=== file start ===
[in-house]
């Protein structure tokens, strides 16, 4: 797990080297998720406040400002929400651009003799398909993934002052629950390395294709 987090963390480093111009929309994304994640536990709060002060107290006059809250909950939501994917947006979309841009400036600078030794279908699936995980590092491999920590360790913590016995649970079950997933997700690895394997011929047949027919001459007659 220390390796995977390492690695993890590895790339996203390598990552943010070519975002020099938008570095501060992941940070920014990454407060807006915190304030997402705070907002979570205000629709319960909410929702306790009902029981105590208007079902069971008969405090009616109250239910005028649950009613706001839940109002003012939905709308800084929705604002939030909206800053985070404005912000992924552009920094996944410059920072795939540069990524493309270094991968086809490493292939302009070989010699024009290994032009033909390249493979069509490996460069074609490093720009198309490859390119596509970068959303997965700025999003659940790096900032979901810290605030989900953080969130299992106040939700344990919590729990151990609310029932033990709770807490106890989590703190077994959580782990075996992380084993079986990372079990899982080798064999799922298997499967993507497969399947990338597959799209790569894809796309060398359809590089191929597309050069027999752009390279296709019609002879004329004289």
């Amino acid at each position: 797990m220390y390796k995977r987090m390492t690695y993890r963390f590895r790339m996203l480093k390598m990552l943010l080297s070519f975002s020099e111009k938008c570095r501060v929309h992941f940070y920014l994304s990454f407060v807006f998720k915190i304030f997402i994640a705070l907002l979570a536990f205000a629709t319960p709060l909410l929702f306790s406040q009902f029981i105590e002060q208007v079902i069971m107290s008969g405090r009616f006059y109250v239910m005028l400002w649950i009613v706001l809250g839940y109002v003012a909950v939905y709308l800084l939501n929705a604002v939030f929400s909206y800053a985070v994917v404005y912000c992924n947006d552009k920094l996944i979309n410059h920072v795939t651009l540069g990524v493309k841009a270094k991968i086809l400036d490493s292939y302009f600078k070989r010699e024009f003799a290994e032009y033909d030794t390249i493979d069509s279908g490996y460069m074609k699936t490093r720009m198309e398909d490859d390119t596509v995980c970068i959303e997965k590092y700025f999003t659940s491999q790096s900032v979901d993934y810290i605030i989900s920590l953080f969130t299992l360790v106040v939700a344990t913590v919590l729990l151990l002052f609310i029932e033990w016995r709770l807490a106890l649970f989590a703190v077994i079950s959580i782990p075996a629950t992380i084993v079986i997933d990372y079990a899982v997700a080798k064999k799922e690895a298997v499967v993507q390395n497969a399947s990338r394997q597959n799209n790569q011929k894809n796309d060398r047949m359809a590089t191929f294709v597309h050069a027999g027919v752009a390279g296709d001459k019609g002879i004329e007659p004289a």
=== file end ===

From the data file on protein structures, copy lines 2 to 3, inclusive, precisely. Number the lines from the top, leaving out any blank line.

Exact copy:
């Protein structure tokens, strides 16, 4: 797990080297998720406040400002929400651009003799398909993934002052629950390395294709 987090963390480093111009929309994304994640536990709060002060107290006059809250909950939501994917947006979309841009400036600078030794279908699936995980590092491999920590360790913590016995649970079950997933997700690895394997011929047949027919001459007659 220390390796995977390492690695993890590895790339996203390598990552943010070519975002020099938008570095501060992941940070920014990454407060807006915190304030997402705070907002979570205000629709319960909410929702306790009902029981105590208007079902069971008969405090009616109250239910005028649950009613706001839940109002003012939905709308800084929705604002939030909206800053985070404005912000992924552009920094996944410059920072795939540069990524493309270094991968086809490493292939302009070989010699024009290994032009033909390249493979069509490996460069074609490093720009198309490859390119596509970068959303997965700025999003659940790096900032979901810290605030989900953080969130299992106040939700344990919590729990151990609310029932033990709770807490106890989590703190077994959580782990075996992380084993079986990372079990899982080798064999799922298997499967993507497969399947990338597959799209790569894809796309060398359809590089191929597309050069027999752009390279296709019609002879004329004289």
């Amino acid at each position: 797990m220390y390796k995977r987090m390492t690695y993890r963390f590895r790339m996203l480093k390598m990552l943010l080297s070519f975002s020099e111009k938008c570095r501060v929309h992941f940070y920014l994304s990454f407060v807006f998720k915190i304030f997402i994640a705070l907002l979570a536990f205000a629709t319960p709060l909410l929702f306790s406040q009902f029981i105590e002060q208007v079902i069971m107290s008969g405090r009616f006059y109250v239910m005028l400002w649950i009613v706001l809250g839940y109002v003012a909950v939905y709308l800084l939501n929705a604002v939030f929400s909206y800053a985070v994917v404005y912000c992924n947006d552009k920094l996944i979309n410059h920072v795939t651009l540069g990524v493309k841009a270094k991968i086809l400036d490493s292939y302009f600078k070989r010699e024009f003799a290994e032009y033909d030794t390249i493979d069509s279908g490996y460069m074609k699936t490093r720009m198309e398909d490859d390119t596509v995980c970068i959303e997965k590092y700025f999003t659940s491999q790096s900032v979901d993934y810290i605030i989900s920590l953080f969130t299992l360790v106040v939700a344990t913590v919590l729990l151990l002052f609310i029932e033990w016995r709770l807490a106890l649970f989590a703190v077994i079950s959580i782990p075996a629950t992380i084993v079986i997933d990372y079990a899982v997700a080798k064999k799922e690895a298997v499967v993507q390395n497969a399947s990338r394997q597959n799209n790569q011929k894809n796309d060398r047949m359809a590089t191929f294709v597309h050069a027999g027919v752009a390279g296709d001459k019609g002879i004329e007659p004289a």